RICHMOND, Va. (WWBT) - Volunteers are needed to pick up trash along Virginia waterways and log what type of litter they find, as part of an international coastal cleanup.
More than 8,000 people are expected to participate in this year’s Project Clean Stream, which tracks the types and amount of trash found in and around waterways as they clean.
“Attendance records are being set in parks across Virginia as people are spending more time outside, and this is leading to more litter,” said Katie Register of Clean Virginia Waterways. “We need as much involvement from the community as possible to make this a successful event to help preserve the natural beauty and health of the state’s waterways.”
Virginia Volunteers are expected to bag more than 130,000 pounds of litter, which can help communities identify hotspots, sources of pollution and cleanup solutions. The data is combined with international results.
For the first time since the cleanup project began 26 years ago, it will track the number of littered masks, gloves and other personal protective equipment.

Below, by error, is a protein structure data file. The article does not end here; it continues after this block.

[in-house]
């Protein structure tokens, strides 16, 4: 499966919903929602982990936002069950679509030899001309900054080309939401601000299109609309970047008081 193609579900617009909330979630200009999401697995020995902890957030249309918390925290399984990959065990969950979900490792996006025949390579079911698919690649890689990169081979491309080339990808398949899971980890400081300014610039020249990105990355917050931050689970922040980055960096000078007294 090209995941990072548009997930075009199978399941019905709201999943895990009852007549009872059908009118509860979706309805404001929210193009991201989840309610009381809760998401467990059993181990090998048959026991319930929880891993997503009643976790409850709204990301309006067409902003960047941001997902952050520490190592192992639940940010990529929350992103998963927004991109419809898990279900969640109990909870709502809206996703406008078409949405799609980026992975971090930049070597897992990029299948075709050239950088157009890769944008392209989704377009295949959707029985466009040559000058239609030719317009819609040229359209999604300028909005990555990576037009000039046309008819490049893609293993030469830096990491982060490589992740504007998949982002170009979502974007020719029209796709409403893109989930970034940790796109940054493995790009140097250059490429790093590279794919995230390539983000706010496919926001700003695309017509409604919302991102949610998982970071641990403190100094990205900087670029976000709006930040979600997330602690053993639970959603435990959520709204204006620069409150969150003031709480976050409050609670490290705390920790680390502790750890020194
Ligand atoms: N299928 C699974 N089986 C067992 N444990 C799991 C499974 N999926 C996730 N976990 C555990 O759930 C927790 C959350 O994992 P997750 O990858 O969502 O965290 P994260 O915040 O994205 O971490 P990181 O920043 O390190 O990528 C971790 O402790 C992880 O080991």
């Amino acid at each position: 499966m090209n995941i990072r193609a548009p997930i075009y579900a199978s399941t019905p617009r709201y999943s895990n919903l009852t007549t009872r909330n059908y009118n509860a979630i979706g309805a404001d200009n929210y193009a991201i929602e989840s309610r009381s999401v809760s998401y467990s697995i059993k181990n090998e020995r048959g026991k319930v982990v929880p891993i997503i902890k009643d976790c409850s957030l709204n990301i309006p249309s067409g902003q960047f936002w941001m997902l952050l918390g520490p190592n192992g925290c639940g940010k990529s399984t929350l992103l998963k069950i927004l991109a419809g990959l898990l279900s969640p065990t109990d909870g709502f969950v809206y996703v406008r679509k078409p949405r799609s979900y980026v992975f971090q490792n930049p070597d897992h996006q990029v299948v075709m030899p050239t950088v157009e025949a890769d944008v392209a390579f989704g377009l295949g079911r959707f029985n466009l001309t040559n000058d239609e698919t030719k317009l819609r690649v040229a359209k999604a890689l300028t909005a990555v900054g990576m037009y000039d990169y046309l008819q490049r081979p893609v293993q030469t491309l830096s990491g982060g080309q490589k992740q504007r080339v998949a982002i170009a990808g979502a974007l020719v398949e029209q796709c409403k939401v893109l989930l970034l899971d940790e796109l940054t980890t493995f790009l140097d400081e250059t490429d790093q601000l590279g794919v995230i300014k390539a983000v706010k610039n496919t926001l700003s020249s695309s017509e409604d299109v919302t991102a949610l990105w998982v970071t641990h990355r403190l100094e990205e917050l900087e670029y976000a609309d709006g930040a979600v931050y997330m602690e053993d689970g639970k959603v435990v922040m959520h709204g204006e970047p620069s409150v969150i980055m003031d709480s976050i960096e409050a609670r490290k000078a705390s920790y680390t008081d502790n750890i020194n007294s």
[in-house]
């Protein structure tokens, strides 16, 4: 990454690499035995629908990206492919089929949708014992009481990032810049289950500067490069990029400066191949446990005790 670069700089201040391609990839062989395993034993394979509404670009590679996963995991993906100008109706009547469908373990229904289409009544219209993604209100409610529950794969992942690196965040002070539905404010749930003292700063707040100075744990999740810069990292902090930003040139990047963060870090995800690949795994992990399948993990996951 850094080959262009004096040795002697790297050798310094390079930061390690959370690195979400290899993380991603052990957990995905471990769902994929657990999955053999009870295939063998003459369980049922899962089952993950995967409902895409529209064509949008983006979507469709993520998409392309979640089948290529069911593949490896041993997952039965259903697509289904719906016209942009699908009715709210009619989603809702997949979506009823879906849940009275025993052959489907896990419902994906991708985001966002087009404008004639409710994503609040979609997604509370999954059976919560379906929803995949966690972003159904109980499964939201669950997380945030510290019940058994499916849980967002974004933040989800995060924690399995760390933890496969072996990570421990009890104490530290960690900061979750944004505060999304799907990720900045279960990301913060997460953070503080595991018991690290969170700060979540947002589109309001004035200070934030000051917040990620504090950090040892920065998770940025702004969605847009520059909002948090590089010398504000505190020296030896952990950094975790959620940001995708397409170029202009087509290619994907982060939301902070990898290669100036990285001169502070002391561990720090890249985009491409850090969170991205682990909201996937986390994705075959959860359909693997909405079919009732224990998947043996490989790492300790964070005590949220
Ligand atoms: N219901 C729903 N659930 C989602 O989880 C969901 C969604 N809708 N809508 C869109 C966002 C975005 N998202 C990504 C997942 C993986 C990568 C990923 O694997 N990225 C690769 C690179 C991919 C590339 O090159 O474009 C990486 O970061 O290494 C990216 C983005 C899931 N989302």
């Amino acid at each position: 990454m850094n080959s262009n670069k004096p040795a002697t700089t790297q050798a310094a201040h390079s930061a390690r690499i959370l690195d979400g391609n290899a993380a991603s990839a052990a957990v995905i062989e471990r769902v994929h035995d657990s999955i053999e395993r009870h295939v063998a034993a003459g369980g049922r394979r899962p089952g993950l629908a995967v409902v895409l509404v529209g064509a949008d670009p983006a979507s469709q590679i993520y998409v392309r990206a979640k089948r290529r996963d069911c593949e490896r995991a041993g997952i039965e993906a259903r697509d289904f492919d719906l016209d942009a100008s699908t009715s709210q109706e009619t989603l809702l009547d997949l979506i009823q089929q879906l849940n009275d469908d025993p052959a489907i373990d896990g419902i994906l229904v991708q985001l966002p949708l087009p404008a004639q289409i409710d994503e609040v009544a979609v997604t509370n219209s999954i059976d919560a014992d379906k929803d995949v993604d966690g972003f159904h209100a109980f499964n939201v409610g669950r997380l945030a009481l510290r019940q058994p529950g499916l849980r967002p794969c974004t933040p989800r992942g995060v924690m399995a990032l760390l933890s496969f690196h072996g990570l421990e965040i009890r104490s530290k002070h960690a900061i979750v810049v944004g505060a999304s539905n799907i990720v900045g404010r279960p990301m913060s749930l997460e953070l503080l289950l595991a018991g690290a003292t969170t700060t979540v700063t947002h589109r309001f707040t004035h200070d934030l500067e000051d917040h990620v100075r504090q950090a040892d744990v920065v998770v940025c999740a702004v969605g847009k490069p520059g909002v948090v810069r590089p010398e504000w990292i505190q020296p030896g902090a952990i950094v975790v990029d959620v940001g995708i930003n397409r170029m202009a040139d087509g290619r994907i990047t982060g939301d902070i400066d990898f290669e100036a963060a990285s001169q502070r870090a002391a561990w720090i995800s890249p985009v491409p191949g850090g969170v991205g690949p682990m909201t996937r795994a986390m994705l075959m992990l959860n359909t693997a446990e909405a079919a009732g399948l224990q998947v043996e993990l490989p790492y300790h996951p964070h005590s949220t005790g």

“Everyone has an opportunity to make a difference for cleaner water, starting in their own communities," said Kate Fritz, executive director of the Alliance for the Chesapeake Bay. “This annual cleanup is a great way for every resident in Virginia to get involved with beautifying their community and protecting their local river or stream."
Cigarette butts, which are plastic, are the most common debris reported in Virginia most years. Other commonly seen items are food wrappers and drink containers.
For a full list of public events in Virginia during September and October, visit this site.
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